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Tiger Woods absent but still the one to beat

Tiger Woods will be absent when the US PGA Tour season begins here Thursday at the 5.5-million-dollar Mercedes Championship but the world's number one player remains the man in beat in 2008.

The 13-time major champion's pursuit of Jack Nicklaus' all-time major golf victory mark of 18 will be golf's underlying theme until the quest is completed or abandoned, with Woods the central figure of the drama even in absentia.

"We need to try to figure out how to put more pressure on him," world number three Jim Furyk said.

Woods, who turned 32 last Sunday, won his World Challenge event last month after a 10-week break. He won five of his last six starts in 2007 and was the runner-up in the other, leading the tour with 10,867,052 dollars in earnings.

Woods boosted his total of major titles by capturing the PGA Championship at Southern Hills last August, easing the frustration of runner-up showings at the Masters and US Opens. Woods also won the tour's inaugural FedEx Cup playoffs.

"Winning the PGA Championship was the highlight but I played consistently most of the season and am very pleased with my progress," Woods said.

"The only disappointments were coming up short at the Masters and US Open. I put myself in position both times, but just couldn't get the job done.

"I'll think about that during the next few weeks and hopefully come back even stronger in 2008."

That's enough to intimidate even the bravest rival's heart.

"I've learned you can't compare yourself to him. No one can," US veteran Steve Stricker said. "You just have to go about your own business and try and shoot the lowest score possible."

Woods does not plan to start his 2008 season until January 24 when he will defend his title at the Buick Invitational at Torrey Pines near San Diego, the same California course that will host the US Open in June.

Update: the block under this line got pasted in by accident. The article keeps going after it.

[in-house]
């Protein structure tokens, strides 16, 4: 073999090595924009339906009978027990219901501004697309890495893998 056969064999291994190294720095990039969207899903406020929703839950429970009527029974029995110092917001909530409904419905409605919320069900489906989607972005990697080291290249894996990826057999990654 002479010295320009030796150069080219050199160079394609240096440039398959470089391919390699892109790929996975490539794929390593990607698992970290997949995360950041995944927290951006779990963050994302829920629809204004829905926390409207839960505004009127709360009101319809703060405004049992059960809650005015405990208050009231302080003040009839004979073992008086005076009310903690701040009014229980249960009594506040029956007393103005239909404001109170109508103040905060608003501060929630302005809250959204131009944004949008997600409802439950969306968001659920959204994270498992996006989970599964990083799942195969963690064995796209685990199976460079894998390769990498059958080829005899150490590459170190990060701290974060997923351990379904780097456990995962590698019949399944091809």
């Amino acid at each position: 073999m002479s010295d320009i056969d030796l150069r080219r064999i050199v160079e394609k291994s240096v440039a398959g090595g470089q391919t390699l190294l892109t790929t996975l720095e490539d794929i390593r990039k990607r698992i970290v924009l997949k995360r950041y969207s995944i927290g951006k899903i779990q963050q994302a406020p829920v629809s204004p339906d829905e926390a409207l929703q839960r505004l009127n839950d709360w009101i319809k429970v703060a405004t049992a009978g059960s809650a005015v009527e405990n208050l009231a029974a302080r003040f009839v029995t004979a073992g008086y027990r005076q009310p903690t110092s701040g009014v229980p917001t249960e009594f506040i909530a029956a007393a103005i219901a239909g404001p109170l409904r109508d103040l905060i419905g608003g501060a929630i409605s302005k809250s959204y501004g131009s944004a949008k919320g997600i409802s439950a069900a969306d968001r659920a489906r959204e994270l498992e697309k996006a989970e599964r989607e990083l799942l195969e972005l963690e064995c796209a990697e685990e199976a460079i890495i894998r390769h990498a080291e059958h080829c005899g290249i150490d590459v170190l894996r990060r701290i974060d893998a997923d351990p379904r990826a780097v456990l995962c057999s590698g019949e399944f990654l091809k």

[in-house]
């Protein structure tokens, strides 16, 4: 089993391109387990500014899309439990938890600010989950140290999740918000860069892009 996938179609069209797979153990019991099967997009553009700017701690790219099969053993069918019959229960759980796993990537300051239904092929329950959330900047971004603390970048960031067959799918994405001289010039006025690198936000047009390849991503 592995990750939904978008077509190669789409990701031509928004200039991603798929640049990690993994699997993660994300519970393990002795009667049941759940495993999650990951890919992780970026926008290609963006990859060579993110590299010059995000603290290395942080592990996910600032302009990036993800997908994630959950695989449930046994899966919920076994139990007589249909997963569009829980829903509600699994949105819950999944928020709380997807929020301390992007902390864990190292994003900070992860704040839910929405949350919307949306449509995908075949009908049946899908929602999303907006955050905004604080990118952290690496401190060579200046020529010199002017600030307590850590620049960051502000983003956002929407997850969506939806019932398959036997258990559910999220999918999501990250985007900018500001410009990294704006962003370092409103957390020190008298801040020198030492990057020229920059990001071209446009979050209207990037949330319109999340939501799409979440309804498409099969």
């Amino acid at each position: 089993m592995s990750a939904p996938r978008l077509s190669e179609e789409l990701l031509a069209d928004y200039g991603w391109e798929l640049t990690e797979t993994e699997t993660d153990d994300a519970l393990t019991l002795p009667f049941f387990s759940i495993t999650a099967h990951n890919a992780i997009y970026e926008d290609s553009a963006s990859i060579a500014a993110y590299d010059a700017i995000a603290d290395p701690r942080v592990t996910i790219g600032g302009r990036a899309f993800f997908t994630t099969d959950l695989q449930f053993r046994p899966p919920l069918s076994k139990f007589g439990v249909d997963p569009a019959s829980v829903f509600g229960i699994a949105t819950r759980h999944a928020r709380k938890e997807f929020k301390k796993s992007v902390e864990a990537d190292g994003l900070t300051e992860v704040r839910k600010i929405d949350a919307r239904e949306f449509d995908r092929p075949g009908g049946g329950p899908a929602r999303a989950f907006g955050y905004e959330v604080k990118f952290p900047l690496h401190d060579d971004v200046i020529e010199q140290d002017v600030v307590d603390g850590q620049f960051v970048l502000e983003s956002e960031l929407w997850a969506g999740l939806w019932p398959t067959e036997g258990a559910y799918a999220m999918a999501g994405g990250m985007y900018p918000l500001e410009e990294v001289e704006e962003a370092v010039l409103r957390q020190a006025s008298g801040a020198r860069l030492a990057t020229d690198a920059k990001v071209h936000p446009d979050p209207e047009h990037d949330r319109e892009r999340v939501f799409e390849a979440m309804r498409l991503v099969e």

Woods has won five Buick titles at Torrey Pines and together with the Masters at Augusta National, where he has won four times, he could make a big move toward his boyhood dream of surpassing Nicklaus.

The year's other majors at the British Open at Royal Birkdale, where Woods finished third in 1998, and the PGA Championship in August at Oakland Hills near Detroit, where Woods was on a US team that was trounced by Europe in the Ryder Cup.

Scotland's Colin Montgomerie, after watching Woods win his own World Challenge last month, lamented how well Woods played after sitting out for 10 weeks.

"Doesn't help us, does it?" Montgomerie said. "If he took a bloody year off, it would help, never mind 10 weeks."

There are other storylines for the upcoming season, among them the hopes of 37-year-old US veteran Phil Mickelson to bounce back after a season dimmed by a mid-season wrist injury suffered while practicing for the US Open.

World number two Mickelson lives near Torrey Pines and would love to finally claim a breakthrough US Open triumph there after four second-place finishes. Mickelson was the US Open runner-up in 1999, 2002, 2004 and 2006.

Mickelson, like Woods, will skip the opener here in Maui.

World number four Ernie Els, who has not won a US PGA event since 2004, was a contender at the British Open and PGA Championship. The two-time US Open champion and 2002 British Open winner from South Africa would love to add another major crown.

The biggest newcomer to the US PGA Tour will be doping tests. A detection program will make its debut this year to provide assurances that golf is as clean a sport as PGA Tour commissioner Tim Finchem claims.

Even a sport where players are trusted to call penalties upon each other and bulking up can be costly as well as beneficial cannot ignore the doping scandals of such sports as athletics and baseball.

 

January 1, 2008




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